General Sir Douglas Haig.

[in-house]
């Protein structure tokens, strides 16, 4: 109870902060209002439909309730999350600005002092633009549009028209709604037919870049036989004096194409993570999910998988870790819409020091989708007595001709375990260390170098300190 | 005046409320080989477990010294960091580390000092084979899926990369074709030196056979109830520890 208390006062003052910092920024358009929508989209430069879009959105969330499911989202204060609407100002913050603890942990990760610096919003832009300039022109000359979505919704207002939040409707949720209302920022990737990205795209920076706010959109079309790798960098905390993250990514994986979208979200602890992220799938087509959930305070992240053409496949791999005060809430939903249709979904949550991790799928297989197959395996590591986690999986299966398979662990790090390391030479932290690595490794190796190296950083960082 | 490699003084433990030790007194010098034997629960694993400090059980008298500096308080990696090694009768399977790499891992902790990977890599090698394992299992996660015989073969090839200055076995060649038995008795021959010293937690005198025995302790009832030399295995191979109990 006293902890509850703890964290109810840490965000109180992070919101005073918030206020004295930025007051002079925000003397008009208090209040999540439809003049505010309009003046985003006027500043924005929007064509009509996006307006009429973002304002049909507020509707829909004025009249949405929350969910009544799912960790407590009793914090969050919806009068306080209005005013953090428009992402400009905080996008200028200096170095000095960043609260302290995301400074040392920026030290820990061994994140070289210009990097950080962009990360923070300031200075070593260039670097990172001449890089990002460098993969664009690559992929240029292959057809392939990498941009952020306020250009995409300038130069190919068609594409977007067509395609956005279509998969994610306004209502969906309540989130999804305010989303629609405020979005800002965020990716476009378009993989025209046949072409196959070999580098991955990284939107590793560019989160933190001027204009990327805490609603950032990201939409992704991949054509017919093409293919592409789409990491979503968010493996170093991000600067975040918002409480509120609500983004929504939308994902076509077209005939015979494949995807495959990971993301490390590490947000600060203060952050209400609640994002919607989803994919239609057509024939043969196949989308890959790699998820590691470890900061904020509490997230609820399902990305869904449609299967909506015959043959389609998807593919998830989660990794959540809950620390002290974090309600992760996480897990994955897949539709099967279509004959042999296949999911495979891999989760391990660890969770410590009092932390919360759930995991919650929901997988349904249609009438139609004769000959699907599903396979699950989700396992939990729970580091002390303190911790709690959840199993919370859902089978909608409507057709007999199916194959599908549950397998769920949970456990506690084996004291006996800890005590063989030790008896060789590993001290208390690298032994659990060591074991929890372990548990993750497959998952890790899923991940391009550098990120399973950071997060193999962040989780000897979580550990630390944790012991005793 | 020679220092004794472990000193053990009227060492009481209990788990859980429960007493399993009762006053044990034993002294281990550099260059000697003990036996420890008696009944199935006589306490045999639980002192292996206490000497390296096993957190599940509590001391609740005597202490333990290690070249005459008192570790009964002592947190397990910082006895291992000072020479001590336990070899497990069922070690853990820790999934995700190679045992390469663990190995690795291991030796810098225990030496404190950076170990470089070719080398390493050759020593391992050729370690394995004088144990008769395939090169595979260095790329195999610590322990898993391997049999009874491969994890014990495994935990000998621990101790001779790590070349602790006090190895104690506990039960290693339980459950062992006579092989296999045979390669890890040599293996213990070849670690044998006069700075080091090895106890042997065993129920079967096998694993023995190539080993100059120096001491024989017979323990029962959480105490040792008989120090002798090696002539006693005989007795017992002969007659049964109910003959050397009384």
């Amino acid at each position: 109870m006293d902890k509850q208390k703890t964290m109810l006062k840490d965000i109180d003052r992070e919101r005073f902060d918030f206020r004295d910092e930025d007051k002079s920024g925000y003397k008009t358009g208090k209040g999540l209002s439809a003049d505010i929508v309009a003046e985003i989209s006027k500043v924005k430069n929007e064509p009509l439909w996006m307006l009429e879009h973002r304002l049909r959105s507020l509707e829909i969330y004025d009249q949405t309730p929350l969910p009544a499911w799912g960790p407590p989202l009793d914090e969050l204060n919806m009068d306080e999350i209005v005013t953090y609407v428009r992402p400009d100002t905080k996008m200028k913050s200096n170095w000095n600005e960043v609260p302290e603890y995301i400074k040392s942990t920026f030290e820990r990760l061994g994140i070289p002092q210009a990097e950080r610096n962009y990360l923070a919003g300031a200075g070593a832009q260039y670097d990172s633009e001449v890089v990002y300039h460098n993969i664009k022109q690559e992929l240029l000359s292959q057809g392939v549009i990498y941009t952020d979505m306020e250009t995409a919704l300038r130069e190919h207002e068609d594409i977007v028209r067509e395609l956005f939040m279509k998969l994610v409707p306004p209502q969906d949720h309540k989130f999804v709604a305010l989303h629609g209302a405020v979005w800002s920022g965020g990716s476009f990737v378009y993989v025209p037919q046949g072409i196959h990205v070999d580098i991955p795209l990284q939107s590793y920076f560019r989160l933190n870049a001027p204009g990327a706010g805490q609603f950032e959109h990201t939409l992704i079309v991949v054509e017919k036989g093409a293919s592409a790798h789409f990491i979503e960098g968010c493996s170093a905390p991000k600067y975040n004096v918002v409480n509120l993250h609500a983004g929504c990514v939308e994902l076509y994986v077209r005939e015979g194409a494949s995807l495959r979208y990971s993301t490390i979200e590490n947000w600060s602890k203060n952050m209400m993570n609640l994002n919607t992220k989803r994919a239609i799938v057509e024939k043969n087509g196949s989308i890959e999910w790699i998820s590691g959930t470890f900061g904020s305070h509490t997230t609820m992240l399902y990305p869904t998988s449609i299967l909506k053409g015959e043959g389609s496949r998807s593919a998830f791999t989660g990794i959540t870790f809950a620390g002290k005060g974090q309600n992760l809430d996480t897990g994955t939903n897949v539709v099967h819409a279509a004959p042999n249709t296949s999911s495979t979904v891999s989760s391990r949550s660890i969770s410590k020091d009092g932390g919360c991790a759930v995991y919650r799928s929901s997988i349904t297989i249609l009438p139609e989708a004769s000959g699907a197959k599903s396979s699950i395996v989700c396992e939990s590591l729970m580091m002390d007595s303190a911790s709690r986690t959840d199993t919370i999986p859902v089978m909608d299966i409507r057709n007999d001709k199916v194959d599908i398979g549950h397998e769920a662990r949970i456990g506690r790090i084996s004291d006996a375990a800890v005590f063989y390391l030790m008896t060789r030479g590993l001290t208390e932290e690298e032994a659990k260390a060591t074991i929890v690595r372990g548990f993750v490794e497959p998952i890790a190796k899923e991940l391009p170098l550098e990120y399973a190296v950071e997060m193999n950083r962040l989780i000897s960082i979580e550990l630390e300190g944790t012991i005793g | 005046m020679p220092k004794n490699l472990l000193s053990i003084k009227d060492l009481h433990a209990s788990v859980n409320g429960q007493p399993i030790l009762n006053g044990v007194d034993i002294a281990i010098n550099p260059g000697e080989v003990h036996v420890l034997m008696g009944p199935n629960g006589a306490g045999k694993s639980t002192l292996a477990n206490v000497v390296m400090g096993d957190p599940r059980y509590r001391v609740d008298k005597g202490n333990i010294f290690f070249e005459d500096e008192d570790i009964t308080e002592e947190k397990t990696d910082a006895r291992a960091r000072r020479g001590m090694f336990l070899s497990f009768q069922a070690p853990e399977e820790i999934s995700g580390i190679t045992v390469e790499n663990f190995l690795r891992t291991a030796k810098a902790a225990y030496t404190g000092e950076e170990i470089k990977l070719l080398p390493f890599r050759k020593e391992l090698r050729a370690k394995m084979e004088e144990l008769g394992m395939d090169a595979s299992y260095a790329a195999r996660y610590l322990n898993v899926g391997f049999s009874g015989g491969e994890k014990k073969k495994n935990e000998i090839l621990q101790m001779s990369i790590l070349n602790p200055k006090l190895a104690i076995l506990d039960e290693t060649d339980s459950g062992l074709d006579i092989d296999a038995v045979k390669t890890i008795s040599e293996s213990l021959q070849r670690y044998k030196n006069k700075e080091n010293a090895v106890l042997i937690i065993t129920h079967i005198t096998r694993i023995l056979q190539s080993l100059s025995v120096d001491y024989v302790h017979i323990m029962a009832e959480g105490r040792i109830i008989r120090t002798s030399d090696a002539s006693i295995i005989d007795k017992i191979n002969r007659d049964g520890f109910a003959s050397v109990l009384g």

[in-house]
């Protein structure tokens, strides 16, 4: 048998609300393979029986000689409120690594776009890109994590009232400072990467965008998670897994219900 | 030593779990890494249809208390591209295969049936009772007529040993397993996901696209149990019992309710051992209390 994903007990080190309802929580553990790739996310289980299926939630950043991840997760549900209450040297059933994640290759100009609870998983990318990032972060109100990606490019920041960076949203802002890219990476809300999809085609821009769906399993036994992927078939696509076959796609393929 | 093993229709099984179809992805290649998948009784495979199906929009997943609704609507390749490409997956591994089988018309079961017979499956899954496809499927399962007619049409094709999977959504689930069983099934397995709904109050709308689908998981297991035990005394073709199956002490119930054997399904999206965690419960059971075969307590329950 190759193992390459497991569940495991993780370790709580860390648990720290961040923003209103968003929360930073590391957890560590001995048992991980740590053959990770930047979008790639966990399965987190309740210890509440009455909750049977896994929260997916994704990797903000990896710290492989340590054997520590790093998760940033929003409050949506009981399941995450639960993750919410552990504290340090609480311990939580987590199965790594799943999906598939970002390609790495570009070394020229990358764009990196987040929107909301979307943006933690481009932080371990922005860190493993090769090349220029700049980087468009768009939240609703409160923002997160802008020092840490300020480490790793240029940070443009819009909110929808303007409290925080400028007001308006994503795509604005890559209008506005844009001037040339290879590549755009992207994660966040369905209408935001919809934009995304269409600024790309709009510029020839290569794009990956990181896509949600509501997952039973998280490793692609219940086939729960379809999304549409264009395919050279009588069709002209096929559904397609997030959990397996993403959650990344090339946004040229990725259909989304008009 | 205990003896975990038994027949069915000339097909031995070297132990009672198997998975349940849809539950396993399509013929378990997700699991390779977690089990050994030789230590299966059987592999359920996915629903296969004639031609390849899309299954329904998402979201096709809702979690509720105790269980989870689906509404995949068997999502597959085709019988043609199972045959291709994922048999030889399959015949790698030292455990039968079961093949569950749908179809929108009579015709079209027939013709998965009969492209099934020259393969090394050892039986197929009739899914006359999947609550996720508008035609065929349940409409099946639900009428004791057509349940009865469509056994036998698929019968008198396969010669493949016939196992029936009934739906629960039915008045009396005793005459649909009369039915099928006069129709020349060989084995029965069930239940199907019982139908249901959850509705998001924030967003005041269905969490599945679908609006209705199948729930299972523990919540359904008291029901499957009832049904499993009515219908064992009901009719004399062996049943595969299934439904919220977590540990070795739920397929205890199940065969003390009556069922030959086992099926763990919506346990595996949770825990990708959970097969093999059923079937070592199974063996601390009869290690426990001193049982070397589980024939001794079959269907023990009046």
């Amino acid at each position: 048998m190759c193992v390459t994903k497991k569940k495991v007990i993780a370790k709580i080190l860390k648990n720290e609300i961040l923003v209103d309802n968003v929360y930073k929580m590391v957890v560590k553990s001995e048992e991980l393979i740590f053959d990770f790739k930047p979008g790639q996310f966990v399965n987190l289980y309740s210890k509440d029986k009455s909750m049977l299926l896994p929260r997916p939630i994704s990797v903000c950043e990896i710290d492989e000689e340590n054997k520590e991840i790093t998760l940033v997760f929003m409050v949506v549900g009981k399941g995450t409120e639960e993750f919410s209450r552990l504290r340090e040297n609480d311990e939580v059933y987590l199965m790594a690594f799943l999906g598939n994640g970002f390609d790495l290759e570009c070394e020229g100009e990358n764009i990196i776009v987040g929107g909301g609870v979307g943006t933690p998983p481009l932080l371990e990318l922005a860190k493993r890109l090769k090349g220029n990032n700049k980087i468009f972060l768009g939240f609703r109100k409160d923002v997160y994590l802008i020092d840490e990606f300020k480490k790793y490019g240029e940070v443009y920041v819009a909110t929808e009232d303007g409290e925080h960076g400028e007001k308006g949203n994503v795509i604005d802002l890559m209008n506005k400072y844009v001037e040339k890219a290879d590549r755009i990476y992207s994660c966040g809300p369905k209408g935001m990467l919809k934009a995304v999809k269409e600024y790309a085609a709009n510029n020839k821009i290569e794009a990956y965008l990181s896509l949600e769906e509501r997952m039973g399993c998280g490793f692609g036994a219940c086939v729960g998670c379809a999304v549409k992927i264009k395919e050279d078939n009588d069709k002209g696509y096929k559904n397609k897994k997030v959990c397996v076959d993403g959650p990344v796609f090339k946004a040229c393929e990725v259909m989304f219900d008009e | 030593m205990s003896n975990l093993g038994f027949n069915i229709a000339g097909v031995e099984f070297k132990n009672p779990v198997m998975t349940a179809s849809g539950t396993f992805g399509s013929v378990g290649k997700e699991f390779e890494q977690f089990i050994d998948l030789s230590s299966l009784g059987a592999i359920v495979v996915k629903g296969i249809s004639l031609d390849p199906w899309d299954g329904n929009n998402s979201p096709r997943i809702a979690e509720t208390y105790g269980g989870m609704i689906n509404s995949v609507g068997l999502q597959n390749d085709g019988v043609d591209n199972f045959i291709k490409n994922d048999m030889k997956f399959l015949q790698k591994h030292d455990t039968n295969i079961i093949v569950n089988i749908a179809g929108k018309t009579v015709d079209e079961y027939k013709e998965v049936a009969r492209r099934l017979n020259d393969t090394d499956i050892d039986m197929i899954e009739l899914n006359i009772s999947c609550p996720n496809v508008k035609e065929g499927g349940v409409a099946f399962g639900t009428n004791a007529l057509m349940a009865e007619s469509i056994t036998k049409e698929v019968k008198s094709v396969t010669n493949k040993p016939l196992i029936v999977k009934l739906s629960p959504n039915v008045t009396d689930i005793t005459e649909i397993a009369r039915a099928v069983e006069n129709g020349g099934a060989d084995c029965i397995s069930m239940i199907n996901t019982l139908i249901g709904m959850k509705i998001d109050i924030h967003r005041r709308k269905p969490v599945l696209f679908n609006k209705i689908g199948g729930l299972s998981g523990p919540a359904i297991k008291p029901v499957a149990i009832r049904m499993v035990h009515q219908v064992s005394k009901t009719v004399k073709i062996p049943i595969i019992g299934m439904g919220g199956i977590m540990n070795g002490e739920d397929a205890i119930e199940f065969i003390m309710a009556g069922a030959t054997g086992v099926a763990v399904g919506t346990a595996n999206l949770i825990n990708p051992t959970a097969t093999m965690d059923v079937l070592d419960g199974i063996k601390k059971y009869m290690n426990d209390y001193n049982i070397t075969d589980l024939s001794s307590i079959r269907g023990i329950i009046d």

Lithograph after John St Helier Lander, 1916. Published by the ‘Illustrated London News Christmas Number’, 1916. The son of a wealth whisky distiller, Haig (1861-1928) was born in Edinburgh into a large family of ancient Scottish lineage. He joined the Army in 1884 where he excelled at polo, saw active service in Sudan and South Africa and became a recognised authority on cavalry warfare. Haig’s assiduity, aptitude for staff work and social connections enabled him to rise swiftly though the ranks and to secure the prestigious command of the British Expeditionary Force (BEF) in France in December 1915. Haig took command at a time when the British Army was locked in entrenched stalemate with the Germans along the Western Front. Under his direction the British Army launched a series of mighty offensive against the German lines, the most famous of which were the battles of the Somme (1916) and Passchendaele (1917). These offensives resulted in huge casualties but failed to break the deadlock or to win significant territory. Haig has since been accused of being an out dated cavalryman wedded to a belief in the possibility of breakthrough, failing to appreciate the realties of the new attritional warfare where success was measured not in territory captured but by the attainment of a favourable casualty ratio. In Haig’s defence some historians now tend to blame the horrific casualties more on the nature of trench warfare and by the British Army’s inherent shortcomings rather than the mistakes of individual commanders. Haig has also been commended for his commitment to the war winning strategy of defeating the Germans on the Western Front. To this end, he oversaw the greatest expansion of the British Army in its history and worked tirelessly to ensure that it evolved into a mighty and sophisticated instrument of war. By the summer of 1918 the British Army was in the vanguard of the Allied counter offensive which broke the German Army.